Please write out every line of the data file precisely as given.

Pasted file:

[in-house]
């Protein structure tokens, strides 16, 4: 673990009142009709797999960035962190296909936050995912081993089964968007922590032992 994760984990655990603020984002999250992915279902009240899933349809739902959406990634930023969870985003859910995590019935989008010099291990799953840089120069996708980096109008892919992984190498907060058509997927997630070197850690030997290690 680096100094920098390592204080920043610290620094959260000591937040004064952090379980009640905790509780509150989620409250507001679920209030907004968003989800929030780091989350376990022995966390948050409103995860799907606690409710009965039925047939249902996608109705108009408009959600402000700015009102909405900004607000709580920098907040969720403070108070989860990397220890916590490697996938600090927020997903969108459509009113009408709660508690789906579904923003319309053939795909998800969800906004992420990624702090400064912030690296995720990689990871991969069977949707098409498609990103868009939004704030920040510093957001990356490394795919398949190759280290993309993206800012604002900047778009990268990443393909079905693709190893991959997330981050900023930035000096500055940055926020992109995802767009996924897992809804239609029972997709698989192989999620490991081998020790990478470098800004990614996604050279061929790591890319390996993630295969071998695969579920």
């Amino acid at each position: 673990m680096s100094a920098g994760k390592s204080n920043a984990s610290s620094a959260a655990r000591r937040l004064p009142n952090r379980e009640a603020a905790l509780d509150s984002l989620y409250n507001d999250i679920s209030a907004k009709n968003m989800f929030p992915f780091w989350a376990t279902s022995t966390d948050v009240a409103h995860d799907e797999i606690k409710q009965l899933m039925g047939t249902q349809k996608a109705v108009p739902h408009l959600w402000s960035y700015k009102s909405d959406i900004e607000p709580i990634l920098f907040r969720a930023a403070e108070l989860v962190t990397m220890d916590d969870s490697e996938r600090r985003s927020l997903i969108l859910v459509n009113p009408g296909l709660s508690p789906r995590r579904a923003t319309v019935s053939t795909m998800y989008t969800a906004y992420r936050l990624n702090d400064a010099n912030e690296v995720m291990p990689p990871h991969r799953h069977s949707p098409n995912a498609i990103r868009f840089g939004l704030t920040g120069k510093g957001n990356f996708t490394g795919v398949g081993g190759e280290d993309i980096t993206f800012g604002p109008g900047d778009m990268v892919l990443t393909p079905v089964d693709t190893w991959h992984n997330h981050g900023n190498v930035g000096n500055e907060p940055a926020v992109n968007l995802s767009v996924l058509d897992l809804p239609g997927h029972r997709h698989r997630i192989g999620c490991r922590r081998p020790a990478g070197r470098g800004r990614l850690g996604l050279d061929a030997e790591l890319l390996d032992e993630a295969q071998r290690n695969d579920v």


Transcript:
[in-house]
């Protein structure tokens, strides 16, 4: 673990009142009709797999960035962190296909936050995912081993089964968007922590032992 994760984990655990603020984002999250992915279902009240899933349809739902959406990634930023969870985003859910995590019935989008010099291990799953840089120069996708980096109008892919992984190498907060058509997927997630070197850690030997290690 680096100094920098390592204080920043610290620094959260000591937040004064952090379980009640905790509780509150989620409250507001679920209030907004968003989800929030780091989350376990022995966390948050409103995860799907606690409710009965039925047939249902996608109705108009408009959600402000700015009102909405900004607000709580920098907040969720403070108070989860990397220890916590490697996938600090927020997903969108459509009113009408709660508690789906579904923003319309053939795909998800969800906004992420990624702090400064912030690296995720990689990871991969069977949707098409498609990103868009939004704030920040510093957001990356490394795919398949190759280290993309993206800012604002900047778009990268990443393909079905693709190893991959997330981050900023930035000096500055940055926020992109995802767009996924897992809804239609029972997709698989192989999620490991081998020790990478470098800004990614996604050279061929790591890319390996993630295969071998695969579920």
């Amino acid at each position: 673990m680096s100094a920098g994760k390592s204080n920043a984990s610290s620094a959260a655990r000591r937040l004064p009142n952090r379980e009640a603020a905790l509780d509150s984002l989620y409250n507001d999250i679920s209030a907004k009709n968003m989800f929030p992915f780091w989350a376990t279902s022995t966390d948050v009240a409103h995860d799907e797999i606690k409710q009965l899933m039925g047939t249902q349809k996608a109705v108009p739902h408009l959600w402000s960035y700015k009102s909405d959406i900004e607000p709580i990634l920098f907040r969720a930023a403070e108070l989860v962190t990397m220890d916590d969870s490697e996938r600090r985003s927020l997903i969108l859910v459509n009113p009408g296909l709660s508690p789906r995590r579904a923003t319309v019935s053939t795909m998800y989008t969800a906004y992420r936050l990624n702090d400064a010099n912030e690296v995720m291990p990689p990871h991969r799953h069977s949707p098409n995912a498609i990103r868009f840089g939004l704030t920040g120069k510093g957001n990356f996708t490394g795919v398949g081993g190759e280290d993309i980096t993206f800012g604002p109008g900047d778009m990268v892919l990443t393909p079905v089964d693709t190893w991959h992984n997330h981050g900023n190498v930035g000096n500055e907060p940055a926020v992109n968007l995802s767009v996924l058509d897992l809804p239609g997927h029972r997709h698989r997630i192989g999620c490991r922590r081998p020790a990478g070197r470098g800004r990614l850690g996604l050279d061929a030997e790591l890319l390996d032992e993630a295969q071998r290690n695969d579920v």